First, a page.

Sentiment analysis graph showing positive, negative, and neutral feelings

What Is Sentiment Analysis Marketing? Tips, Tools, and Techniques

Do you really know how your customers feel about your brand? And how can you use that insight to improve your marketing campaigns?

The answer: sentiment analysis marketing.

In this guide, we’ll explain how to use sentiment analysis in marketing. And how it can benefit your business.

Sentiment Analysis Definition

Sentiment analysis, or opinion mining, is the process of analyzing text to determine whether the tone is positive, negative, or neutral. It helps you understand how your customers and prospects feel about your brand. Based on what they say online. 

This can help you deliver better customer experiences. And develop stronger marketing strategies.

Sentiment analysis tools examine customer reviews, comments, and social media posts. Many tools express sentiment scores as a percentage. For example: 90% positive, 10% negative.

Sentiment analysis can help you understand and label feelings like:

  • Positive: “This is my favorite brand!”
  • Negative: “I had a terrible experience here.”
  • Neutral: “My meal was okay. Not sure if I’ll go back.”
Sentiment analysis graph showing positive, negative, and neutral feelings

But not every customer review reflects an overtly positive or negative experience.

Many tools go beyond detecting obvious words like “great” or “awful.” They use artificial intelligence (AI), machine learning (ML), and natural language processing (NLP) to assess how people truly feel. 

And uncover trends and insights to help inform business decisions. And marketing strategies.

For example, you may discover customer sentiment improved during a particular quarter. Or sentiment declined when you increased prices.

How Sentiment Analysis Works in Marketing

As a marketer, sentiment analysis provides a clearer view of how your customers feel. 

Here’s how to get the most out of sentiment analysis in marketing. 

Brand Monitoring

When you monitor mentions of your company online, you assess how happy customers are with your brand, products, or services. Since this type of analysis can help you find and address negative sentiment, it allows you to manage your reputation, too.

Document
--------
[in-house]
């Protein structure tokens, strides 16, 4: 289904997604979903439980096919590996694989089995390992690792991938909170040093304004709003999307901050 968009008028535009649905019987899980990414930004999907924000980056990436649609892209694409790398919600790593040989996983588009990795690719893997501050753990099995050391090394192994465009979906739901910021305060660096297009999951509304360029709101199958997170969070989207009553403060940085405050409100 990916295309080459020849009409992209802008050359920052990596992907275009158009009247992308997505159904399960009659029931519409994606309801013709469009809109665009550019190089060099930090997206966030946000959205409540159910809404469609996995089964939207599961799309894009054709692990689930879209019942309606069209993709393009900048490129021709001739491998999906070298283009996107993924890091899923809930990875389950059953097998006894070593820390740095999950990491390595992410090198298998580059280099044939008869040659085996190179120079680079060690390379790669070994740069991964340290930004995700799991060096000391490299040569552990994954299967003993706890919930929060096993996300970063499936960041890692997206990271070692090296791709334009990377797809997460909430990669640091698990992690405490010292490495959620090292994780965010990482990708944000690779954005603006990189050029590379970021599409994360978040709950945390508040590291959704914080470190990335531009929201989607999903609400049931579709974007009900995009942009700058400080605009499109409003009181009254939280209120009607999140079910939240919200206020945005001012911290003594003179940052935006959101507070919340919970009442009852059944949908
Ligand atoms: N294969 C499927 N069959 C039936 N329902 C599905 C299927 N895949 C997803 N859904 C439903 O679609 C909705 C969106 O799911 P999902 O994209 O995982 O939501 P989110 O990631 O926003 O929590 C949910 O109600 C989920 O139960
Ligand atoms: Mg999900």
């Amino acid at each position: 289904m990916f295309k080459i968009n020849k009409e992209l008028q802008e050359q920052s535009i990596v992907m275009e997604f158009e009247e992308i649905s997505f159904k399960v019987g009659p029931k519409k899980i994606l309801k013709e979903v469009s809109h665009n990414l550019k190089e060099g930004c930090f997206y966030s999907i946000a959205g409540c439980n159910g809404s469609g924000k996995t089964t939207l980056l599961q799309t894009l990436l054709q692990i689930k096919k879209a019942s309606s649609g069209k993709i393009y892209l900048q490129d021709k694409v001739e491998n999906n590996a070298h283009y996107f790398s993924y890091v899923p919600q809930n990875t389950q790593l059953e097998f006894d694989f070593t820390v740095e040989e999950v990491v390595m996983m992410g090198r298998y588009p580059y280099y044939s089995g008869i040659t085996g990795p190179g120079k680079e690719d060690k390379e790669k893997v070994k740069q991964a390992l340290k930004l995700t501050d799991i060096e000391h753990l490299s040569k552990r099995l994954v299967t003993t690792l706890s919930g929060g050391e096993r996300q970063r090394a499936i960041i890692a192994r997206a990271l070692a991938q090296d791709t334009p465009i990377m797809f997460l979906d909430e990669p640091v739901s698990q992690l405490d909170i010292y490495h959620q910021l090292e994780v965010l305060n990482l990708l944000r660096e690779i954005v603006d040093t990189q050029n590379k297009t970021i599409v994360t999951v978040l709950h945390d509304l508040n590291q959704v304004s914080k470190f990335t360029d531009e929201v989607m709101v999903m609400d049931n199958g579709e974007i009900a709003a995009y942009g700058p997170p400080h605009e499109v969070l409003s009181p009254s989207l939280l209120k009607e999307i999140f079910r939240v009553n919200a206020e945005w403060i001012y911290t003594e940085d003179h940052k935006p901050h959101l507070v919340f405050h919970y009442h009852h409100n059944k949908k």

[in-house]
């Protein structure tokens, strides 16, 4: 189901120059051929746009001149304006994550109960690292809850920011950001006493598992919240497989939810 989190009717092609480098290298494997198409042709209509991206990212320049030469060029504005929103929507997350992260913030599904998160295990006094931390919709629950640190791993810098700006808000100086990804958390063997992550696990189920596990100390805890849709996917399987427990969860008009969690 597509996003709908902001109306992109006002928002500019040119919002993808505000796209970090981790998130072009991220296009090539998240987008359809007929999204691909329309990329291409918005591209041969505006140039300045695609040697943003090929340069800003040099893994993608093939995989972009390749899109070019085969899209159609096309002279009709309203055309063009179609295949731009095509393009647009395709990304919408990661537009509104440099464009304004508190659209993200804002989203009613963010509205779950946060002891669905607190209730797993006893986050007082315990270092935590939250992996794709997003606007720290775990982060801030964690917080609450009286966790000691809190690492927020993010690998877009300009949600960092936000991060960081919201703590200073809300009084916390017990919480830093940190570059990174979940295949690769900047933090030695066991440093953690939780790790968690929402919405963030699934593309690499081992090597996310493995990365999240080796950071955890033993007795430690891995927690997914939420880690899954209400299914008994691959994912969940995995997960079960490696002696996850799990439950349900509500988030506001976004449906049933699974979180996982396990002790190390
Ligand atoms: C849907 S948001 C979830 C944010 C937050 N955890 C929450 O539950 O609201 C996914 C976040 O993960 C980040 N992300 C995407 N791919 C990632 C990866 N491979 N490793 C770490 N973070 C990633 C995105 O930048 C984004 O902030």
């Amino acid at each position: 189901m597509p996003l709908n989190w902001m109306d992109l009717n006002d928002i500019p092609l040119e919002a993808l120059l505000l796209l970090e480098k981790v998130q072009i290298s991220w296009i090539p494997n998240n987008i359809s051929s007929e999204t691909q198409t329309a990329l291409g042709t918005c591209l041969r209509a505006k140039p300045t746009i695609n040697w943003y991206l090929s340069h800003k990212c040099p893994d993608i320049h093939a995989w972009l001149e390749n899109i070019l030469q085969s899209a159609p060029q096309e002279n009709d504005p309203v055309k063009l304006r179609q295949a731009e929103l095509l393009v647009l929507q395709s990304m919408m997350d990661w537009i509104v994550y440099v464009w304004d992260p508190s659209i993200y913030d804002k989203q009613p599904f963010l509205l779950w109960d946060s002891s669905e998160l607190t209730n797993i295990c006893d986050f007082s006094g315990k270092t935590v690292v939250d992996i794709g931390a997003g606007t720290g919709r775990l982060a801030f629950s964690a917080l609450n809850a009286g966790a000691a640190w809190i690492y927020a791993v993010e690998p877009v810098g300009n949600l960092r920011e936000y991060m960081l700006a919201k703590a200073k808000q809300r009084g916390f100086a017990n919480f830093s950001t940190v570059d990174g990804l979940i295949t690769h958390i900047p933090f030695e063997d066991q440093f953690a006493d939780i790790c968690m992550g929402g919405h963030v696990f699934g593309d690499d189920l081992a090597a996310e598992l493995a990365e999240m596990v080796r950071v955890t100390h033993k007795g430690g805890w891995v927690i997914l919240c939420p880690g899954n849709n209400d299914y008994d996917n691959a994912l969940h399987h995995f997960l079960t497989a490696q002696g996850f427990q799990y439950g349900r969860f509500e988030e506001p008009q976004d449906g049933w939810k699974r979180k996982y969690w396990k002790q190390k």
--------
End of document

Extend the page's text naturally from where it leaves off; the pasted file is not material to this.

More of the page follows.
Sentiment analysis eliminates the need to read each comment manually. This can be time-consuming for businesses with a high volume of feedback across multiple marketing channels.

Semrush’s Media Monitoring tool automatically tracks brand mentions online. It also analyzes sentiment to help you understand how current and potential customers feel about your brand.

A graph showing brand mentions online in Media Monitoring tool

Campaign Insights

Analyzing comments on campaign assets like social ads allows for deeper insight into customer attitudes. After all, marketing and advertising performance is about more than clicks. And conversions.

This analysis can help you understand if and how customer sentiment is affecting campaign performance. Using this data, you can make an informed decision about how to respond. Or adjust.

Here’s an example:

Suppose you’re running a Facebook ad campaign that’s getting fewer clicks and conversions than usual. After reviewing the ad comments, you discover they reflect a negative sentiment. 

You update the messaging based on what you’ve learned. And sentiment and campaign results improve. 

A Facebook ad with negative user comments

Social Listening

Also known as social media monitoring, social listening lets you find and respond to conversations using keywords. Or hashtag alerts. It can reveal what customers say about your brand. When they think you aren’t paying attention.

Here’s an example:

Suppose you use social listening tools to search for keywords or hashtags related to your brand on Instagram. Apply sentiment analysis to find posts or comments. With a positive sentiment.

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Then, engage with the content. By leaving a comment. Or sending a direct message (DM). Follow the original poster. And continue to engage with their content over time. This way, you build a relationship. And potentially attract a loyal customer.

Market Research

Customer feedback channels like surveys and product reviews can generate a lot of data. From many different sources. With sentiment analysis, you can process data efficiently. And gain actionable insights.

For example, you could learn: